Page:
A hired gun from the future discovers that his greatest adversary is himself in this twisting sci-fi mindbender starring Bruce Willis and Joseph Gordon-Levitt, and directed by Rian Johnson (Brick, The Brothers Bloom). In the year 2047 time travel has yet to be invented. Thirty years later, however, it has. Though immediately outlawed, time-travel technology is quickly appropriated by the mob, and used to cleanly dispose of anyone deemed a threat. The process is simple: When the mob wants someone to disappear, they simply send them back to the year 2047, where an assassin known as a "looper" quickly carries out the hit, and disposes of the body. Joe Simmons (Gordon-Levitt) is one of the most respected loopers around. Each kill earns him a big payday, and he's got big plans to retire to France. Then, one day, as Joe patiently awaits the appearance of his next target near the edge of a remote corn field, he's shocked to come face-to-face with his future self (Bruce Willis). When the younger Joe hesitates, the older Joe makes a daring escape. Now, in order to avoid the wrath of his underworld boss (Jeff Daniels), young Joe must "close the loop" and kill his older counterpart. Meanwhile, the revelation that a powerful crime boss in the future has set the underworld ablaze pits the two Joes on a violent collision course, with the fate of a devoted mother (Emily Blunt) and her young son hanging in the balance. Paul Dano and Piper Perabo co-star. ~ Jason Buchanan, Rovi
Director: Rian Johnson
Cast: Bruce Willis, Joseph Gordon-Levitt, Emily Blunt, Paul Dano, Noah Segan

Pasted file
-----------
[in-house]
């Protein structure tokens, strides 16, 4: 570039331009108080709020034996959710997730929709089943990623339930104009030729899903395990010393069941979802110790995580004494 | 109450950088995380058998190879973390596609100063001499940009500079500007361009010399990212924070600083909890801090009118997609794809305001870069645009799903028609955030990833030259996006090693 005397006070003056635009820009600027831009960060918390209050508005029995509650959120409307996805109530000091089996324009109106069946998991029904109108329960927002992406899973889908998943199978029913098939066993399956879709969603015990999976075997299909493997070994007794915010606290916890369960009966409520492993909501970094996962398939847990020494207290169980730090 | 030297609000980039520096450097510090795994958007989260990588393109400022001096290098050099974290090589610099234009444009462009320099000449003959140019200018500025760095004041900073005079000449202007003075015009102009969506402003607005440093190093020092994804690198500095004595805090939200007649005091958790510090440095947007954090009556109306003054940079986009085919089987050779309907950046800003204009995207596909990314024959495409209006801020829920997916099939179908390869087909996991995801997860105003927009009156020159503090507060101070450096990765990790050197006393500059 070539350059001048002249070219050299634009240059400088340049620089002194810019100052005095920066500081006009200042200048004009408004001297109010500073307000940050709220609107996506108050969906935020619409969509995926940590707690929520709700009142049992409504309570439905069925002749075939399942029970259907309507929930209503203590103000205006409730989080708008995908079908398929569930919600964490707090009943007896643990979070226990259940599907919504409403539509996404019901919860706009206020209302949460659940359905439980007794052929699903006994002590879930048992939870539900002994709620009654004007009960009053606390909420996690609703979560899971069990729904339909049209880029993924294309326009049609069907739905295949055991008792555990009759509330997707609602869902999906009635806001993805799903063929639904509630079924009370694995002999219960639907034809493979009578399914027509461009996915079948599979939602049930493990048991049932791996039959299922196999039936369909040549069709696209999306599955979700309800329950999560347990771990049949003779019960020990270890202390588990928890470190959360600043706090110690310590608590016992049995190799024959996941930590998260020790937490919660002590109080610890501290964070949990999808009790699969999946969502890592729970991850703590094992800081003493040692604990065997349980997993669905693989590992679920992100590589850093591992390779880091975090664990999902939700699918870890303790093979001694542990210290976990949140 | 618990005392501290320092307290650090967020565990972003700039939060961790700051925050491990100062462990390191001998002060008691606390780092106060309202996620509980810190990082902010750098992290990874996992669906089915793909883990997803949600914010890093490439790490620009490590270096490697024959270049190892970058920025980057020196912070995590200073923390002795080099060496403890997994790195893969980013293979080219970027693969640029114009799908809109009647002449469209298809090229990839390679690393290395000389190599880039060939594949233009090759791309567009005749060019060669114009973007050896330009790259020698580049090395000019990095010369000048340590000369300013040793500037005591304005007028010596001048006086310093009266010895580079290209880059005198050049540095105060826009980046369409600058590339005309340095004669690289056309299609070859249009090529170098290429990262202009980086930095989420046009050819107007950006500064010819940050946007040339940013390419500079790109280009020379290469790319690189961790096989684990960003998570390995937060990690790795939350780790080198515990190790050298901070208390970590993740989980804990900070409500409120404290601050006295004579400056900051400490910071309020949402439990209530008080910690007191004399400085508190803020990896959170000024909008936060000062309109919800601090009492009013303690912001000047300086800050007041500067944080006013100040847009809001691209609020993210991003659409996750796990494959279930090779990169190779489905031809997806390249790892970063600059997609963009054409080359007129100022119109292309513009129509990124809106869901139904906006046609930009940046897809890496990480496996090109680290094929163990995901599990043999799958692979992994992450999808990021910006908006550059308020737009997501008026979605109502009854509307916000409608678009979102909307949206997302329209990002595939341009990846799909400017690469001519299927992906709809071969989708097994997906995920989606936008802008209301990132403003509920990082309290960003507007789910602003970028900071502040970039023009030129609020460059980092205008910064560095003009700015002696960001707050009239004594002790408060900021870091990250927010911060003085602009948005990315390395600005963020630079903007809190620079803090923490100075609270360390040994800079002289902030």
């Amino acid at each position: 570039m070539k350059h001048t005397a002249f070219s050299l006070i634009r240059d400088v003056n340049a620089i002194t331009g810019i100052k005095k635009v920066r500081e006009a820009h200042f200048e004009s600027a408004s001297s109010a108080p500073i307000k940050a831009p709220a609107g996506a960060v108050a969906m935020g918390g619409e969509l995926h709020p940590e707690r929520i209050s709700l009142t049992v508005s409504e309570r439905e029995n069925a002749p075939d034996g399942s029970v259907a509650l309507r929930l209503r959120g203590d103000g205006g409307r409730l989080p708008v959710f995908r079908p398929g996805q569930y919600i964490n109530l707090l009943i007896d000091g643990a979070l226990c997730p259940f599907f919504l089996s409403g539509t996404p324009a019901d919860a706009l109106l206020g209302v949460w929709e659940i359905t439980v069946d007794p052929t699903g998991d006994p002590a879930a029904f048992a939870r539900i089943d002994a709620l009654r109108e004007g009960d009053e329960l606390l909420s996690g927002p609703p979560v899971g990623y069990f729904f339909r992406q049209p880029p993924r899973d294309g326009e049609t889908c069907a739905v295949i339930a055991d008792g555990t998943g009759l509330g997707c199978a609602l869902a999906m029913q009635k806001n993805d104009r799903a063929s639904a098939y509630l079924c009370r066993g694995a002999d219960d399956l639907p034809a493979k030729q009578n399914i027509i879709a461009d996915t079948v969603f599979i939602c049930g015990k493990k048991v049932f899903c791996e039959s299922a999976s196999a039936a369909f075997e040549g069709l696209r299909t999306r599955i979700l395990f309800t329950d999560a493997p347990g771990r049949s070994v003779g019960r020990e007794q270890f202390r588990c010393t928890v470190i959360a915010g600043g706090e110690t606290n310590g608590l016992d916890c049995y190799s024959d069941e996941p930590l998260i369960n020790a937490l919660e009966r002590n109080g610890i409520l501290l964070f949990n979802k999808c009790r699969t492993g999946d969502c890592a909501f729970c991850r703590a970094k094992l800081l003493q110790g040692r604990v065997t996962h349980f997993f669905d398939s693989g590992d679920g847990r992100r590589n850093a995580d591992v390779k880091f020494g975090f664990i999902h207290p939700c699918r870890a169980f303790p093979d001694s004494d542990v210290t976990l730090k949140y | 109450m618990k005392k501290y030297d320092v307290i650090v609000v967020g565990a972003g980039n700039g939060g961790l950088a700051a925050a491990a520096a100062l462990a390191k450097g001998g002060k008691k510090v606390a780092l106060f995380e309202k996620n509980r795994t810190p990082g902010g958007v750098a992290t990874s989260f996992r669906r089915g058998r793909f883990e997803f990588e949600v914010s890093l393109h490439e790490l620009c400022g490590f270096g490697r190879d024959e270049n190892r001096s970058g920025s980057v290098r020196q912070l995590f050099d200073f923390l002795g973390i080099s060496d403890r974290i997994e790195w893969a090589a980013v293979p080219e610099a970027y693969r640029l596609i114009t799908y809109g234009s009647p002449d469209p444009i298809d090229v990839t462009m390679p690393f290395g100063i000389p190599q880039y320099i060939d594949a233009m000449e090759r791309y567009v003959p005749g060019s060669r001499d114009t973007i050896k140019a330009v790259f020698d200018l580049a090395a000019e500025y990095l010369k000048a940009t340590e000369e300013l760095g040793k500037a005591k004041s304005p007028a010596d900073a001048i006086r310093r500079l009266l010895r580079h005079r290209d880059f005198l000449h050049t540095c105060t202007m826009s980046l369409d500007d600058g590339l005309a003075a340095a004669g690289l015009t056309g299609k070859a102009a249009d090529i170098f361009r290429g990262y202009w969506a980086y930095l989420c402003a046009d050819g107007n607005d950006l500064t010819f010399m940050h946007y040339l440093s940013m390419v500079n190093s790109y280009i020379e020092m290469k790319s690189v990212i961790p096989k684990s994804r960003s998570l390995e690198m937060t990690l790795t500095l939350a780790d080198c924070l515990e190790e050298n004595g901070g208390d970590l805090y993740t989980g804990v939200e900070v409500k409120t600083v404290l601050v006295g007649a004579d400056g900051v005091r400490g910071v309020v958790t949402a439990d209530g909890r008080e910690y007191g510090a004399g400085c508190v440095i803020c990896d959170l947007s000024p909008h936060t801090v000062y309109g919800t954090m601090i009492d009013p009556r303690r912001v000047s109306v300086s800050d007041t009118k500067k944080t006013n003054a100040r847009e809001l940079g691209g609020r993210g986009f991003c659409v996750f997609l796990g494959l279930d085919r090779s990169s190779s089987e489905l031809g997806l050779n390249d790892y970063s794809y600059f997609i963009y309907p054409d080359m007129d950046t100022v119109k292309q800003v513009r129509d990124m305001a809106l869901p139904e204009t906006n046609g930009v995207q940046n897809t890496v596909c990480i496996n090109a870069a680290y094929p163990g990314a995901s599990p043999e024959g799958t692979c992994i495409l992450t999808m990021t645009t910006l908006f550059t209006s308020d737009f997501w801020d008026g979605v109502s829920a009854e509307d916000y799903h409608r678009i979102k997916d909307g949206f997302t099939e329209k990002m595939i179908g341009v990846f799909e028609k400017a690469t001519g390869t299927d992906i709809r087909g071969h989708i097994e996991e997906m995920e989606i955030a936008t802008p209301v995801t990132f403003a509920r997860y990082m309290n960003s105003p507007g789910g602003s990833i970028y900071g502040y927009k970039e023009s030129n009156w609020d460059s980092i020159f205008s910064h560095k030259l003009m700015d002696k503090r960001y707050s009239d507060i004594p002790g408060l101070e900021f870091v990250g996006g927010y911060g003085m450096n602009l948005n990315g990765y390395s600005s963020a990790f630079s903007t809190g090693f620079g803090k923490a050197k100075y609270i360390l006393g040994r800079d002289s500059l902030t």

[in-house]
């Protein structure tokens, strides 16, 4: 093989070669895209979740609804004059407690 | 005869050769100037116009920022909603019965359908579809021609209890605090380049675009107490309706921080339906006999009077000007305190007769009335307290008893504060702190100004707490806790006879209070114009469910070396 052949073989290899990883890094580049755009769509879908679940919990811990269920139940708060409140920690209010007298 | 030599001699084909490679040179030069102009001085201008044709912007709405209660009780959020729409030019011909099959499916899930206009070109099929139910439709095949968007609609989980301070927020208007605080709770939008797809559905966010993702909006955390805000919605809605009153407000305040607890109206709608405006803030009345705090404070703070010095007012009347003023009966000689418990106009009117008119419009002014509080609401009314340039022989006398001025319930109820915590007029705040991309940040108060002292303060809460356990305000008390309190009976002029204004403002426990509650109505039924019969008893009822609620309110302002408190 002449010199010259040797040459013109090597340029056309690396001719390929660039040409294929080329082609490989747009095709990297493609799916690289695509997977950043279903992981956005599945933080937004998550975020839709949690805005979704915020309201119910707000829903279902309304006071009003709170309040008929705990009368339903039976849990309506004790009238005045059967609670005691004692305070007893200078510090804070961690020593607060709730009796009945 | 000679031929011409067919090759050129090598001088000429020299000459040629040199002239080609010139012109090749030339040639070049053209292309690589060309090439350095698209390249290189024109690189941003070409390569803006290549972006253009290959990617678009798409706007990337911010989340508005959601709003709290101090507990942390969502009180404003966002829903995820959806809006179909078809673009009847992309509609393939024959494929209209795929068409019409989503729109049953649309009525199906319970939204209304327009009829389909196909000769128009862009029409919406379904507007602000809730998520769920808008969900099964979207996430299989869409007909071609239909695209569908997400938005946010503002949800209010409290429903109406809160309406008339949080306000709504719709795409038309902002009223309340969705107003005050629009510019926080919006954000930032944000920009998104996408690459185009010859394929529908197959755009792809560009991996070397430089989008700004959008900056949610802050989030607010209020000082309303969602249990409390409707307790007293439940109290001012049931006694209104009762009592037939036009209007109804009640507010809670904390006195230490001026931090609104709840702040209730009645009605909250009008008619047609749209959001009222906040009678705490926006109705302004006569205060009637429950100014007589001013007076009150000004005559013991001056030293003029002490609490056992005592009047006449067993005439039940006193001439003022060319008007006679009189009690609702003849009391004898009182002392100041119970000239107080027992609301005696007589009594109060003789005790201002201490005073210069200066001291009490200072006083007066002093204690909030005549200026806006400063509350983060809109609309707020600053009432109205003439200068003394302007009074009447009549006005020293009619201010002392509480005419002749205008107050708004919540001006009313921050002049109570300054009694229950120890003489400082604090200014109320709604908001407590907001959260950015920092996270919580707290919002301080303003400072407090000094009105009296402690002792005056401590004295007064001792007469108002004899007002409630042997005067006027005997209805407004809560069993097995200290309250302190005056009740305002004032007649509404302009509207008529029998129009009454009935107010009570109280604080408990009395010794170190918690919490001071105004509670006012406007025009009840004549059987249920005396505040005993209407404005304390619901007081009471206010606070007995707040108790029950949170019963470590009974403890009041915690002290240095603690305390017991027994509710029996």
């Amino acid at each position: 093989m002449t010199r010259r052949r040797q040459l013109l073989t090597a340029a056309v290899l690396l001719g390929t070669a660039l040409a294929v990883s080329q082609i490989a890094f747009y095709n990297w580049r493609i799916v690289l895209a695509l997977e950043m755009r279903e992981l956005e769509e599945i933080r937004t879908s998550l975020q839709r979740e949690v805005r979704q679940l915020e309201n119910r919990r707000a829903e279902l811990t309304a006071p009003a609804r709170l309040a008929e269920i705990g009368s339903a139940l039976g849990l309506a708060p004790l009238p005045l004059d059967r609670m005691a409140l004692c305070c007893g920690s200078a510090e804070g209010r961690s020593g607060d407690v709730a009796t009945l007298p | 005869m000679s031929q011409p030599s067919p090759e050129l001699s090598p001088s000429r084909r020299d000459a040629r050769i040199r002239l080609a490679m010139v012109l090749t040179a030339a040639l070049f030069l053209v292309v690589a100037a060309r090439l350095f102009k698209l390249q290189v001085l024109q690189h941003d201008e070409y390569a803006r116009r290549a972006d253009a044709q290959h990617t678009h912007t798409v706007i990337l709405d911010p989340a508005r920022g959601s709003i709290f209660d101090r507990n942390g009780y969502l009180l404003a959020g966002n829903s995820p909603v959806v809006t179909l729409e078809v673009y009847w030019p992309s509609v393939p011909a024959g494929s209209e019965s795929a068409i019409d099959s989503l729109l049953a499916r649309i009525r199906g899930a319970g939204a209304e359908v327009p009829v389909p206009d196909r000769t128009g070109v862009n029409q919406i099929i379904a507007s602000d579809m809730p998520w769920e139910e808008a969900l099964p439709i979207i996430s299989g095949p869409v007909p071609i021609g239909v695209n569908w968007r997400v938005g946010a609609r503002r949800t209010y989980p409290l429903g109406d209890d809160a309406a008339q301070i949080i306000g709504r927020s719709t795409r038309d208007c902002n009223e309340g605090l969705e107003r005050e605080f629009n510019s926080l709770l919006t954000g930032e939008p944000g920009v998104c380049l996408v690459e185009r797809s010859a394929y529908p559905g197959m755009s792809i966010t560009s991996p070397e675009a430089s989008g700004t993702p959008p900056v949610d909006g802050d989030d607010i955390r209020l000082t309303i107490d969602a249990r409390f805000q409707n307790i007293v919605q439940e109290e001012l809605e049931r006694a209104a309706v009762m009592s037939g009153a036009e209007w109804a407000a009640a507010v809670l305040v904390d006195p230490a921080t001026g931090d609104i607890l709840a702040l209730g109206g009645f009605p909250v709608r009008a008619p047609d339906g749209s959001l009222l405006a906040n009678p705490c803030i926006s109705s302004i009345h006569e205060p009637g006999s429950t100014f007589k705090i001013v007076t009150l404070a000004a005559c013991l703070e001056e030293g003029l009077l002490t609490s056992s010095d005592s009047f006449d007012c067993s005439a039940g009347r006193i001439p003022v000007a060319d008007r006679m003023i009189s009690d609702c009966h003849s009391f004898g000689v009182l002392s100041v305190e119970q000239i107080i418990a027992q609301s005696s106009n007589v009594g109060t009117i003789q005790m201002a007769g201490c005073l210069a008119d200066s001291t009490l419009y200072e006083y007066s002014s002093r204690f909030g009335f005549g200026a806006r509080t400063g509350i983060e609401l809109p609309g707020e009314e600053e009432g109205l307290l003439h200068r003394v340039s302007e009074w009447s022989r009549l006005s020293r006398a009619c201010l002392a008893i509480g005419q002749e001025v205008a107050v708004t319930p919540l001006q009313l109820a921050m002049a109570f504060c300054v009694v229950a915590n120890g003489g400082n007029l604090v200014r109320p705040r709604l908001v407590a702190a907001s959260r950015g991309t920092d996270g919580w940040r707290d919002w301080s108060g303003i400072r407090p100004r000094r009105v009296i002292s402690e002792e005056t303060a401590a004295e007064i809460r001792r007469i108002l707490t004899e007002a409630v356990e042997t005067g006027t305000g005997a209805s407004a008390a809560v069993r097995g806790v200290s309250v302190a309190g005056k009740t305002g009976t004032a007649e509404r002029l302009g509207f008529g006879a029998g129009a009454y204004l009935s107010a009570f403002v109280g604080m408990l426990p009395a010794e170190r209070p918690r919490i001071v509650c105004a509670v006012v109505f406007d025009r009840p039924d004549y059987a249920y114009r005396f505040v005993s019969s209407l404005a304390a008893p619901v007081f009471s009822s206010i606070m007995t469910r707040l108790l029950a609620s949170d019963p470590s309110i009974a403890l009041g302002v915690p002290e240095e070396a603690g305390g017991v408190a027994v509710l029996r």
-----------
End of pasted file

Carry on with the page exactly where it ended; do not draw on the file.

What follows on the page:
Release Date: Sep 28, 2012
Rated R for some Sexuality/Nudity, Language, Drug Content and Strong Violence
Runtime: 1 hr. 59 min.
Looper is the type of sci-fi film that makes a life long genre fan smile. Smart and well thought out, its world is brought to life with vibrant energy and depth that usually missing from most recent fare. Rian Johnson directs this mind bending film with a steady hand and keeps the action moving at a steady pace. He allows things to unfurl in an authentic manner; it’s a methodical process which settles you into the proceedings. In doing so, Johnson creates an atmosphere which lets you feel the grim and despair of this dystopian future. Joseph Gordon-Levitt performance here is a perfect match for this world. He does a fine job showcasing the characters soulless, aimless nature. The heavy prosthetics which are supposed to make him look like Bruce Willis are a tad distracting, sometimes more than others. Willis as the older version of the same character brings a world weariness to it that incredibly appropriate all while being on full vengeance mode. Emily Blunt’s role is kind of disorienting and against type but effective. Pierce Gagnon as her son is as creepy as he is mature for a child actor. Rian Johnson makes a wise decision in casting the impressive Jeff Daniels and Paul Dano in small supporting roles, rounding out his film. If there is small complaint is the film does start to drag a bit in the early part of the 3rd act. Additionally, it takes a somewhat unexpected turn which may turn off some people. Still as a whole is one of the more impressive films genre films in recent memory.